I Ought to Be in Pictures -- Snappy production at Ivoryton Playhouse
By Amy J. Barry
I Ought to Be in Pictures was a mid-career comedy of Neil Simon’s that enjoyed a good run on Broadway in the late ‘70s before it was made into a motion picture directed by Herbert Ross in 1982.
The three-person ensemble is about what happens when Libby, a 19-year-old aspiring actress hitchhikes across country from Brooklyn to LA to meet Herb, the screenwriter father she’s been estranged from for 16 years. Her plan is to discover why her father abandoned her and her brother by moving 3,000 miles away and maybe break into the movies while she’s at it, using her father’s connections.
Although this contemporary comedy is more than 30 years old, the subject matter -- divorce -- is as current as ever. As unfortunate as it is that divorce is still so prevalent, it helps make the Ivoryton Playhouse production feel relevant rather than dated. The only thing missing is cell phones and texting.
The dialogue between Libby (Siobhan Fitzgerald) and Herb (Mike Boland) feels authentic and heartfelt. Fitzgerald has most of the funny lines in the play, which she delivers in a believable New York accent, such as relaying the conversations she has with her dead grandmother at her graveside.
It’s not easy living up to Tony Curtis, who played Herb in the play and Walter Matthau, who played the role in the film, but Boland is a natural as the curmudgeonly, commitment-phobic writer with writer’s block.
Herb gets his nose out of joint when Libby, who has no acting experience besides as an understudy in an Erasmus High School production of Miss Jean Brodie, has the chutzpah to ask him to help her get into “the pictures.” He thinks she’s just there to take advantage of him. She sees it as the least he can do after being out of contact for most of her life. A lot of verbal sparring -- both bittersweet and funny -- goes on between them.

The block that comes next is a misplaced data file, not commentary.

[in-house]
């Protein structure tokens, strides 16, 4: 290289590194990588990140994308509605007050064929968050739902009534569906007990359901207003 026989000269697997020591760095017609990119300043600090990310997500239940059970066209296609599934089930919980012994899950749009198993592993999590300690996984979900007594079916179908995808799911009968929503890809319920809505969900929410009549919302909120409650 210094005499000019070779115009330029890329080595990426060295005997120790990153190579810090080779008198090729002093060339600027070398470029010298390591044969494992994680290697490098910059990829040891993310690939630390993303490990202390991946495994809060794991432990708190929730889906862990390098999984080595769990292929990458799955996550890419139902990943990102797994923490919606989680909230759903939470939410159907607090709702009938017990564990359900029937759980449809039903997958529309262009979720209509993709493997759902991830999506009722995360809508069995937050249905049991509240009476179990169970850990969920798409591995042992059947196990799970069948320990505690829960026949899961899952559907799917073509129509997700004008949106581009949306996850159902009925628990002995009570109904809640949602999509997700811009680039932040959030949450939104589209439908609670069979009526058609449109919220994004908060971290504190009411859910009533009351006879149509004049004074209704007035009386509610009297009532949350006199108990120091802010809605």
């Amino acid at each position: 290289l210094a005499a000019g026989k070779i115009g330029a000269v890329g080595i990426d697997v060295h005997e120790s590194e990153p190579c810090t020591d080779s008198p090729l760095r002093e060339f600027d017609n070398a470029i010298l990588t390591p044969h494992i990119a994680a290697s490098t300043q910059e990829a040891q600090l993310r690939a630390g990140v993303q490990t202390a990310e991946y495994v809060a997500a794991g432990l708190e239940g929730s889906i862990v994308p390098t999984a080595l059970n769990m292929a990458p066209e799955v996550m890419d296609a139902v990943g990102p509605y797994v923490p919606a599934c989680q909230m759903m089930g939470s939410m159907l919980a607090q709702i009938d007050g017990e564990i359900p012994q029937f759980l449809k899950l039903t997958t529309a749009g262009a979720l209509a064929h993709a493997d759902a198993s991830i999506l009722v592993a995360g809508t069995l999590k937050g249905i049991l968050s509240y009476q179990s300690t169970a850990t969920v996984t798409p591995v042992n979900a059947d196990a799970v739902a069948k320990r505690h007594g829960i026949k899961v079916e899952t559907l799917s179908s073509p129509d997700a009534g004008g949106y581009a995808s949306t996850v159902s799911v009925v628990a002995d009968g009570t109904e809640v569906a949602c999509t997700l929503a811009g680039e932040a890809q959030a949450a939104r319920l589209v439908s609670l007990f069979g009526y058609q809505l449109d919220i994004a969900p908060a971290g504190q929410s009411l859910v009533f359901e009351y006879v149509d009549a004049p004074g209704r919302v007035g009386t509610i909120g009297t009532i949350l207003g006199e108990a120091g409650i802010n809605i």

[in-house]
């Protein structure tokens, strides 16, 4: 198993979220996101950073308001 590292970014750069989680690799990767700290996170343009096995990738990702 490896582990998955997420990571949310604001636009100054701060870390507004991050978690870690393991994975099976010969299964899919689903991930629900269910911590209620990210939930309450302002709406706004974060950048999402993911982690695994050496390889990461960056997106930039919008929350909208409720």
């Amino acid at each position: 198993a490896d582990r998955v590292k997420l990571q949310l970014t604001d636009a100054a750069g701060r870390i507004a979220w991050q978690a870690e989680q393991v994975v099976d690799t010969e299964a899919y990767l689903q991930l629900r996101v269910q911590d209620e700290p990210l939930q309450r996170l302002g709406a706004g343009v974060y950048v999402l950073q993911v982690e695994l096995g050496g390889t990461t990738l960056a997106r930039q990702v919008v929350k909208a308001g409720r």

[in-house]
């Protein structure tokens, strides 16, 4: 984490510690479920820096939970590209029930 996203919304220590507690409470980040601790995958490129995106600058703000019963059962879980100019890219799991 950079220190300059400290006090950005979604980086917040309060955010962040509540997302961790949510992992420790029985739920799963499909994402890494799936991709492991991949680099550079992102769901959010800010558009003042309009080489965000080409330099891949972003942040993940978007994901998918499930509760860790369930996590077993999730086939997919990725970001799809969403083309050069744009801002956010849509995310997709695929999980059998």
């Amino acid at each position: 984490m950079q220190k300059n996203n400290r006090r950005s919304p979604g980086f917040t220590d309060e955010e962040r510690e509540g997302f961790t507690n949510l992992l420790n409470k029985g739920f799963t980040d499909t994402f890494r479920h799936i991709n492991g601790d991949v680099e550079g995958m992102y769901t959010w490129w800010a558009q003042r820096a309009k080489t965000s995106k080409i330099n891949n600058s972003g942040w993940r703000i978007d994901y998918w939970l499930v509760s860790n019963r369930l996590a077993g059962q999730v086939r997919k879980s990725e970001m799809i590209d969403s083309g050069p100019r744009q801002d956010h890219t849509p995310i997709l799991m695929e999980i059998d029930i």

The third role is Herb’s on and off again girlfriend, Steffy (Jeanie Rapp). Herb’s growing relationship with Libby forces him to confront his commitment issues with her. Rapp is well cast as the attractive and people-wise girlfriend who gives Herb good advice about how to be a better father to Libby. Steffy becomes increasingly tired of being in a relationship of convenience and Rapp could show more edginess and impatience in her delivery, which is a little too gentle for the message she’s giving Herb.
Although it’s a comedy, there are some moving scenes between father and daughter and in Neil Simon style, the characters show their warts, as well as their ability to grow and change and find forgiveness.
R. Bruce Connelly’s spot-on direction brings the production pleasingly together. Bill Stark has done a good job filling the Playhouse stage with Herb’s 70s style messy bachelor pad, nicely lit by Marcus Abbott. Kari Crowther’s fun costumes are appropriate to the time and place.
Performances of I Ought to be in Pictures continue through May 11 at the Ivoryton Playhouse, 103 Main Street, Ivoryton. Tickets are available by calling the Playhouse box office at 860-767-7318 or online at www.ivorytonplayhouse.org.
This review appears in Shore Publishing community weeklies, and online at zip06.com and theday.com.